In addition to milk yield, dairy cattle breeders are interested in conformational traits. These metrics are not only relevant aesthetically but can also have an important influence on an animal’s breeding value. Body conformation is associated with dairy performance (Guliński et al., 2005) and longevity, which strongly contributes to lifetime milk production (Sawa et al., 2013). Milk production is positively correlated with udder size (Mingoas et al., 2017). The highest negative economic impact for dairy farmers is caused by lameness either due to leg malformations or injury (Sogstad et al., 2006; Green et al., 2010). Extracting the detailed conformational phenotypes which may impact progeny success are likewise time consuming and costly to collect, and in the absence of quantitative tools, farmers often evaluate morphometric measurements qualitatively.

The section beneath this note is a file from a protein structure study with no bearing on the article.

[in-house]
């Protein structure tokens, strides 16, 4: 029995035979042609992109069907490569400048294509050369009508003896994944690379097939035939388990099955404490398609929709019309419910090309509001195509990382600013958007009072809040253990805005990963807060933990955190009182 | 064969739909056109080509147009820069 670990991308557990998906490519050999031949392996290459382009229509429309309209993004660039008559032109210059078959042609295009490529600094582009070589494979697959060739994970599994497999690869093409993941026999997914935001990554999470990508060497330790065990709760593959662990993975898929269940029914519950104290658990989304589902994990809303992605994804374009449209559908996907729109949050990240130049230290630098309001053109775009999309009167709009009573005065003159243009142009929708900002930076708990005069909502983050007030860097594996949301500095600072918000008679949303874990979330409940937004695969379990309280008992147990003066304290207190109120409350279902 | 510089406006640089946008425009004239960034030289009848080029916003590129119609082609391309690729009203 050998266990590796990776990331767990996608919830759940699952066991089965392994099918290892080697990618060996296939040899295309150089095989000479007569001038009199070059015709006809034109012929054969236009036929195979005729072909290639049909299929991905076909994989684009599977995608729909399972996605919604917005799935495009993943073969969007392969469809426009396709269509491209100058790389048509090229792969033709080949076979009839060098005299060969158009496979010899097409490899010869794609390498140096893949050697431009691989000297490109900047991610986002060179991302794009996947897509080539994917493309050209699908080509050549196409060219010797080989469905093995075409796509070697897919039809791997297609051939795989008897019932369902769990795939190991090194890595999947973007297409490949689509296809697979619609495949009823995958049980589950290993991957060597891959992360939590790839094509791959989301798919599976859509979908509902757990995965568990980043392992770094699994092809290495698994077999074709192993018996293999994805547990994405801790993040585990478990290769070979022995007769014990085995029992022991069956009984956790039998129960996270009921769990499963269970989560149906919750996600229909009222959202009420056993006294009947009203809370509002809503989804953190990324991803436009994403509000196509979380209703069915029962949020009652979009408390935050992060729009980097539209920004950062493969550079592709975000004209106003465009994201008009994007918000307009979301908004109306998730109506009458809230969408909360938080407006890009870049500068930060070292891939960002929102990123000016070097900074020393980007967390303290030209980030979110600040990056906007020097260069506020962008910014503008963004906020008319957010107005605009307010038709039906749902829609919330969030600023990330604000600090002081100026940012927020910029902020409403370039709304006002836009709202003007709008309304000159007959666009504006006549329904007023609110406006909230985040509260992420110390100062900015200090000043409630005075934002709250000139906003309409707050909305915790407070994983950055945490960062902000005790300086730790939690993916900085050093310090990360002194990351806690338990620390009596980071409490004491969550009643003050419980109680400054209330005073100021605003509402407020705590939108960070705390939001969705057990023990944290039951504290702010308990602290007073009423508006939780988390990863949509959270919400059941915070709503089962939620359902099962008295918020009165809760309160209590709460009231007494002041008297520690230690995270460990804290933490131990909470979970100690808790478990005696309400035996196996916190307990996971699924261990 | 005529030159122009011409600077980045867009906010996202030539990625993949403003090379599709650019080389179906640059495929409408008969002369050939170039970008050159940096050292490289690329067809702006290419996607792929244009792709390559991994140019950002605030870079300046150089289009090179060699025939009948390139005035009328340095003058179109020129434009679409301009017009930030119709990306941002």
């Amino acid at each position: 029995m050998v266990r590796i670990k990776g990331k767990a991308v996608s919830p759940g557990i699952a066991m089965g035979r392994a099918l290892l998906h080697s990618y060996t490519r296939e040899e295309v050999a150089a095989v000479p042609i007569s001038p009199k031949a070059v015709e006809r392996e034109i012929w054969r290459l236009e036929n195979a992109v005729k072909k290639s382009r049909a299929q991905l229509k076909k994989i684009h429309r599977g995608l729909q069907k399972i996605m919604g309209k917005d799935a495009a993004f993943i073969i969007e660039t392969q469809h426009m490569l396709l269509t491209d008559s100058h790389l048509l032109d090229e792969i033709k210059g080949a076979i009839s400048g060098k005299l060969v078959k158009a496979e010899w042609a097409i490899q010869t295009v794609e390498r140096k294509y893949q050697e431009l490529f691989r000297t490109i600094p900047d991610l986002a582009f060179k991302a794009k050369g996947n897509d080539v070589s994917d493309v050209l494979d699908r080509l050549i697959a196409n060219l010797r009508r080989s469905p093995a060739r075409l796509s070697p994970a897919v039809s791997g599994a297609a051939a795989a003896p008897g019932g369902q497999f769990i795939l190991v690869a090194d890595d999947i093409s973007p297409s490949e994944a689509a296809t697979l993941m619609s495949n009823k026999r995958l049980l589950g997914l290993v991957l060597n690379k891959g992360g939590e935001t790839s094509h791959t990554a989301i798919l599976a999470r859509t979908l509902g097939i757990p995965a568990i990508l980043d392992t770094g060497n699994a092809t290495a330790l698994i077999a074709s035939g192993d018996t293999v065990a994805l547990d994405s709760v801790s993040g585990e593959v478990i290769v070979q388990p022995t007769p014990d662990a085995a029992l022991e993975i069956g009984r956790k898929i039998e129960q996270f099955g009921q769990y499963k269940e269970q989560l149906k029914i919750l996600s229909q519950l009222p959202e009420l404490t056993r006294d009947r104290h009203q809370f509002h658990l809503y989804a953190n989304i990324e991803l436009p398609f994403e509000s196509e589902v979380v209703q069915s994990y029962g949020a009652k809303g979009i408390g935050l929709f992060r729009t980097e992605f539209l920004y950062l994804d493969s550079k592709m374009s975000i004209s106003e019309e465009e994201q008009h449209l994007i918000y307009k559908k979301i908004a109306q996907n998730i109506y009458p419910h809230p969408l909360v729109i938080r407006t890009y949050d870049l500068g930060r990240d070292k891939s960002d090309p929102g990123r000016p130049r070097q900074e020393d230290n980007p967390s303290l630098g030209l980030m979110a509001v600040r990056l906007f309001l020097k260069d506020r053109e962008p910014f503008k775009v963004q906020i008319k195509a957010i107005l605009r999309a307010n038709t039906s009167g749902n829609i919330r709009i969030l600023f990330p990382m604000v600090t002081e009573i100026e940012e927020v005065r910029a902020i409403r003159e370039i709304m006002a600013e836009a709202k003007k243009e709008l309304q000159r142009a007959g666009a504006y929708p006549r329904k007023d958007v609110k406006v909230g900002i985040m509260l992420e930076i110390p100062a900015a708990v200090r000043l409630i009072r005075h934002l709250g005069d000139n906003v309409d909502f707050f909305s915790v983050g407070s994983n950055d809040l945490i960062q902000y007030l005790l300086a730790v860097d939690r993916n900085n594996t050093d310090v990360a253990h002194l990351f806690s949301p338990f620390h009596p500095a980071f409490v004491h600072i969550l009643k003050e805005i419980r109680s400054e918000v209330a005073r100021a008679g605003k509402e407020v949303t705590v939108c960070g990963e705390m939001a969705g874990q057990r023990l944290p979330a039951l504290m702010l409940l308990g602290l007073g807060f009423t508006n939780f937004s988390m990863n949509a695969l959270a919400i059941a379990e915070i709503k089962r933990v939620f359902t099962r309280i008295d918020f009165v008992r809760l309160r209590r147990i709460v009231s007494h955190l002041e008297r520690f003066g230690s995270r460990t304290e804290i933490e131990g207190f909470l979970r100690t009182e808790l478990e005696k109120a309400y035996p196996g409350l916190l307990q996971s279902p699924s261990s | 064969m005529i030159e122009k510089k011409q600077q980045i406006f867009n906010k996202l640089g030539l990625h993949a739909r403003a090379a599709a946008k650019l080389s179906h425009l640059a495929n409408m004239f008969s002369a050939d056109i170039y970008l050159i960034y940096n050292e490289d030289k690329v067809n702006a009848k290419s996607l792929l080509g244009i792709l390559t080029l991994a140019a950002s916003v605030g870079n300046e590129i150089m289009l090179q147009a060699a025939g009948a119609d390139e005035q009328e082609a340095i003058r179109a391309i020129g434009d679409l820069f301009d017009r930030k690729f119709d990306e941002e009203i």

The emergence of modern sensor technologies, such as Unmanned Aerial Vehicles (UAV) combined with simple digital cameras (Kefauver et al., 2017), mass spectroscopy, robotics, and hyper-spectral images (Fahlgren et al., 2015), among others, have revolutionized breeding programs, mainly in plants, allowing for non-invasive evaluation of multiple complex traits. Although in animal breeding their application is more scarce, modern livestock farming is beginning to benefit from access to these inexpensive sensor tools. Now, it is possible to remotely monitor behavior (Guzhva et al., 2016; Foris et al., 2019; Zehner et al., 2019) and animal welfare (Beer et al., 2016), assess movement (Chapinal et al., 2011), measure body confirmation (Van Hertem et al., 2013; Song et al., 2018), quantify individual food intake (Braun et al., 2014; Beer et al., 2016; Foris et al., 2019), maintain an optimum environment (Chen and Chen, 2019), or decrease instances of stillbirths (Palombi et al., 2013; Ouellet et al., 2016). These automated measurements rely on temperature (Palombi et al., 2013; Ouellet et al., 2016; Chen and Chen, 2019), pressure (Braun et al., 2014; Beer et al., 2016), movement (Chapinal et al., 2011), and visual (Van Hertem et al., 2013; Guzhva et al., 2016; Song et al., 2018; Foris et al., 2019; Zehner et al., 2019) sensors.